Why were taxes created
When Ronald Reagan took the oath of office as America’s 40th President on January 20, 1981, the country was experiencing some of bleakest economic times since the Depression. Taxes were high, unemployment was high, interest rates were high and the national spirit was low.
Bringing America back was the new President’s top priority. He shared his vision in his Inaugural Address:
“This Administration’s objective will be a healthy, vigorous, growing economy that provides equal opportunities for all Americans, with no barriers born of bigotry or discrimination. Putting America back to work means putting all Americans back to work. Ending inflation means freeing all Americans from the terror of runaway living costs. All must share in the productive work of this ’new beginning,’ and all must share in the bounty of a revived economy.”
President Reagan had earned a degree in Economics at Eureka college, and even though he would sometimes joke about “two economists having three opinions”, he knew what needed to be done and how to do it. He had a simple, but specific plan, of which he spoke often during the campaign: cut taxes, get control of government spending and get the government out of the way so that the entrepreneurial spirit of the American people could be unleashed. Some skeptics derisively called his plan “Reaganomics,” but President Reagan was undeterred. He knew that only if people had money in their pockets and incentives to invest and build businesses would jobs be created, inflation tamed and interest rates reduced.
Almost as soon as the Inaugural ceremony was over, President Reagan set his sights on Capitol Hill. From day one, he and his team worked tirelessly to get Congress to pass legislation to put the economy back on track. Even a near-fatal assassination attempt did not slow him down. While still recovering, he summoned Congressional leaders to the White House to twist their arms. Ronald Reagan may have been the first President to wear pajamas to a meeting with the bipartisan Congressional leadership. He wanted them to know he meant business.
His efforts paid off. In August 1981, President Reagan signed the Economic Recovery Tax Act of 1981, which brought reductions in individual income tax rates, the expensing of depreciable property, incentives for small businesses and incentives for savings. So began the Reagan Recovery. A few years later, the Tax Reform Act of 1986 brought the lowest individual and corporate income tax rates of any major industrialized country in the world.
The numbers tell the story. Over the eight years of the Reagan Administration:
- 20 million new jobs were created
- Inflation dropped from 13.5% in 1980 to 4.1% by 1988
- Unemployment fell from 7.6%
- Net worth of families earning between $20,000 and $50,000 annually grew by 27%
- Real gross national product rose 26%
- The prime interest rate was slashed by more than half, from an unprecedented 21.5% in January 1981 to 10% in August 1988
Given actual rates of inflation, through 1987, the Reagan tax cuts saved the median-income two-earner American family of four close to $9,000 in taxes from what it would have owed in 1980.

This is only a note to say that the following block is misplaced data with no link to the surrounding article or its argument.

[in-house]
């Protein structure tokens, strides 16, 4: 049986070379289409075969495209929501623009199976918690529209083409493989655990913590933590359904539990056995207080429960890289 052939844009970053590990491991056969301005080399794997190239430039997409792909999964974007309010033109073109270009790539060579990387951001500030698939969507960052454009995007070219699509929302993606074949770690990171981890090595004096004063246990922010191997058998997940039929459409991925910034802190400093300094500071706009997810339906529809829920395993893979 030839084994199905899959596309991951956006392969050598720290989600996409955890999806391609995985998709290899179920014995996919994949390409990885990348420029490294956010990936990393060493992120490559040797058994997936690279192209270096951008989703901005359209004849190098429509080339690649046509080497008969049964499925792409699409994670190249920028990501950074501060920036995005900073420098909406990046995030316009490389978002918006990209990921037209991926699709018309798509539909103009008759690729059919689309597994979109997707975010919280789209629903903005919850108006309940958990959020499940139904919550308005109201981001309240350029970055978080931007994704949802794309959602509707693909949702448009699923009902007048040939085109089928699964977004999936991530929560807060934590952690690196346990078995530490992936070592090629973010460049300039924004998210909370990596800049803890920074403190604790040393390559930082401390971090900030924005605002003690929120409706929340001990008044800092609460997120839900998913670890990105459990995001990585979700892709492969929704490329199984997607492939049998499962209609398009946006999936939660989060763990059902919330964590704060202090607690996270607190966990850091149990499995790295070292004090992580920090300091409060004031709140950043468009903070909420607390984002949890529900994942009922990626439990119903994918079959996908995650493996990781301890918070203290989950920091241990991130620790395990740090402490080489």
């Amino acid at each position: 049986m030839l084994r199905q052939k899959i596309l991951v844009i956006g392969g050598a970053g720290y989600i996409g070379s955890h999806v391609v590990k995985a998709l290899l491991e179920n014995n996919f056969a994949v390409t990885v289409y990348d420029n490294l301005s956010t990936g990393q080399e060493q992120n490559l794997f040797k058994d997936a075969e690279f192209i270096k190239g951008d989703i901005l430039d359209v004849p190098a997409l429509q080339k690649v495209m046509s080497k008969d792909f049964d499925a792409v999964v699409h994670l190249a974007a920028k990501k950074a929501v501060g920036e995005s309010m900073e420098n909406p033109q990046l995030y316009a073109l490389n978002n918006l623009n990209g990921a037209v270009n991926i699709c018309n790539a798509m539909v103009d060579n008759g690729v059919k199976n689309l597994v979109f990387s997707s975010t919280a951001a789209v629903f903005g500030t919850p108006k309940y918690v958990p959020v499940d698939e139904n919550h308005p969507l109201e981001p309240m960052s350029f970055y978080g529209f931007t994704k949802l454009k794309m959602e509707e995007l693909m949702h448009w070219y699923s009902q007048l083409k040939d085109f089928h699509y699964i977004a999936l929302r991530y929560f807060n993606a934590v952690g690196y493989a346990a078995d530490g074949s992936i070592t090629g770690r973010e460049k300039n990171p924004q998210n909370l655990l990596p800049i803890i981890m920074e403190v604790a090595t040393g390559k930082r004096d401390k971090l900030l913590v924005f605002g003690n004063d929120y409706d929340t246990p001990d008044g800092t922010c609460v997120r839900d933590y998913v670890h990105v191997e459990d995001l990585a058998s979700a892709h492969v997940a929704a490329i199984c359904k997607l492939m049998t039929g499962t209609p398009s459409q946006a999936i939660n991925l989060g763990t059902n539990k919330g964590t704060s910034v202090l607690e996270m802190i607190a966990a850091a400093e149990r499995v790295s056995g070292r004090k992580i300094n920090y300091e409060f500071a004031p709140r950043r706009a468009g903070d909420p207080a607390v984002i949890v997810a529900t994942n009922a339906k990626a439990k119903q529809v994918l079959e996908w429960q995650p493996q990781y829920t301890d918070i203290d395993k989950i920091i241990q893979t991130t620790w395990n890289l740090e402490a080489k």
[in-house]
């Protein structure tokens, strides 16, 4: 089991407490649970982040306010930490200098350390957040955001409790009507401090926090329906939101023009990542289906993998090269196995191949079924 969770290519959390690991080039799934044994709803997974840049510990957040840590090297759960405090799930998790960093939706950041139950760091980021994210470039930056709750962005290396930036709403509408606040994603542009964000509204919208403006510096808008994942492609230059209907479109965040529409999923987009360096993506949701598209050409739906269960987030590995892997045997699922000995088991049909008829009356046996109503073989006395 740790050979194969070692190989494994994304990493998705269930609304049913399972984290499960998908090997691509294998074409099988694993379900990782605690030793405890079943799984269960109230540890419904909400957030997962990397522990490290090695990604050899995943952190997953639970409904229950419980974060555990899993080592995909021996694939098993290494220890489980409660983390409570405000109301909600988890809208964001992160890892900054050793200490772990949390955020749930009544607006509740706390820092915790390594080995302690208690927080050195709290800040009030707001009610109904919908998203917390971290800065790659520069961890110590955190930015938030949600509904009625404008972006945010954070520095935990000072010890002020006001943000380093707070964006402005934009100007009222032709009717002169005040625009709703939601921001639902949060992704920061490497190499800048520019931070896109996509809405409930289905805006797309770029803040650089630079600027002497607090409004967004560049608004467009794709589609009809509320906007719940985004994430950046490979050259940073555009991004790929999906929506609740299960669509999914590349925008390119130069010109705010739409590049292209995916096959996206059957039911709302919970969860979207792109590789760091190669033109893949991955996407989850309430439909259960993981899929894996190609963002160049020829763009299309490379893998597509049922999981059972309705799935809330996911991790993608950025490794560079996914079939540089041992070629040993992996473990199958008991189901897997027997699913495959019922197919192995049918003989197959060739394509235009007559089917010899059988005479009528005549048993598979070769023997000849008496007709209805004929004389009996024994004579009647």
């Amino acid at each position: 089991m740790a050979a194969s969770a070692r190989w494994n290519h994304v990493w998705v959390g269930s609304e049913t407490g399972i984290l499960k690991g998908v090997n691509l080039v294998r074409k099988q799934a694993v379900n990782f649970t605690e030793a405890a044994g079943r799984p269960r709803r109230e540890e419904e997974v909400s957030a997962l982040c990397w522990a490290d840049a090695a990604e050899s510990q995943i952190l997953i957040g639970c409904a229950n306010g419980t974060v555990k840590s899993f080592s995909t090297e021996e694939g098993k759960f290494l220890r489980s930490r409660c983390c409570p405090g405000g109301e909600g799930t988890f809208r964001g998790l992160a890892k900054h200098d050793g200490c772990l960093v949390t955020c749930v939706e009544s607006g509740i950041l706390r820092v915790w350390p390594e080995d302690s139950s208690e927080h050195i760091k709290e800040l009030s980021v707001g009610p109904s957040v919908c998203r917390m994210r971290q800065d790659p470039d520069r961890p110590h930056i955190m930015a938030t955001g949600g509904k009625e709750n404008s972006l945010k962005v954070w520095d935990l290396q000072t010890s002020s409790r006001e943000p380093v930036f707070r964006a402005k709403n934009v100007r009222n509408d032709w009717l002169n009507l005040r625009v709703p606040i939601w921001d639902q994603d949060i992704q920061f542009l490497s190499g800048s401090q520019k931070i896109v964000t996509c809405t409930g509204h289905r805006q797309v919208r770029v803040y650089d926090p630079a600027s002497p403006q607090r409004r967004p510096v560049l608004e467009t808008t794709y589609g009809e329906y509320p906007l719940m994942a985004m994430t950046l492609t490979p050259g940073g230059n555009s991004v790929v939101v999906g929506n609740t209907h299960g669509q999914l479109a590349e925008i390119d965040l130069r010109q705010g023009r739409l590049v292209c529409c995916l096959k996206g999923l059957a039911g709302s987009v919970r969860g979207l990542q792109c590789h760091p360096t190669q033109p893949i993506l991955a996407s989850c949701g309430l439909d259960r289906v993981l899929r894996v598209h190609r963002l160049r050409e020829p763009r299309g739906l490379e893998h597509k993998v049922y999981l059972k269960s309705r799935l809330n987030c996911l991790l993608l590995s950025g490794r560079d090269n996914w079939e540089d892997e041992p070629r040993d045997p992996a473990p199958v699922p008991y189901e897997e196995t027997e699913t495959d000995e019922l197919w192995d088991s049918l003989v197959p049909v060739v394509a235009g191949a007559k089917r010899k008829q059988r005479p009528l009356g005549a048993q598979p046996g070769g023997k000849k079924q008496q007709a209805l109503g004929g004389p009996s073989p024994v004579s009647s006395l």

Tax cuts were only one “leg of the stool.” The second, jobs, was equally strong. Not only were there millions of new jobs, but the benefits of job creation were not limited to one segment of society. Employment of African-Americans rose by more than 25% between 1982 and 1988, and more than half of the new jobs created went to women.
Taming the lion called government spending was another key component of the plan – the “third leg of the stool.” Here, too, President Reagan did what he said he would do. During his Administration, growth in government spending plummeted from 10% in 1982, to just over 1% in 1987. With inflation factored in, Federal spending actually went down in 1987 – the first time that had happened in well over a decade.
So impressive was the Reagan Recovery that at the G7 Economic Summit in 1983, when it was obvious the President’s plan was working, the West German Chancellor asked him to “tell us about the American miracle." That was quite a turnaround from two years earlier, when President Reagan outlined his economic recovery plan to an unconvinced group of world leaders. Now, however, they all wanted to know how he did it, so he told them: reducing tax rates restored the incentive to produce and create jobs, and getting government out of the way allowed people to be entrepreneurs. From there, the free marketplace operated as it was supposed to.
As President Reagan observed with a wry smile, “I could tell our economic program was working when they stopped calling it Reaganomics.” But what really pleased him most about the Reagan Recovery was not the vindication or all the impressive statistics. To him, the success of Reaganomics was what it brought to the American people. Millions had good jobs and were able to keep more of the money for which they worked so hard. Families could reliably plan a budget and pay their bills. The seemingly insatiable Federal government was on a much-needed diet. And businesses and individual entrepreneurs were no longer hassled by their government, or paralyzed by burdensome and unnecessary regulations every time they wanted to expand.
In a phrase, the American dream had been restored.Source: www.reaganfoundation.org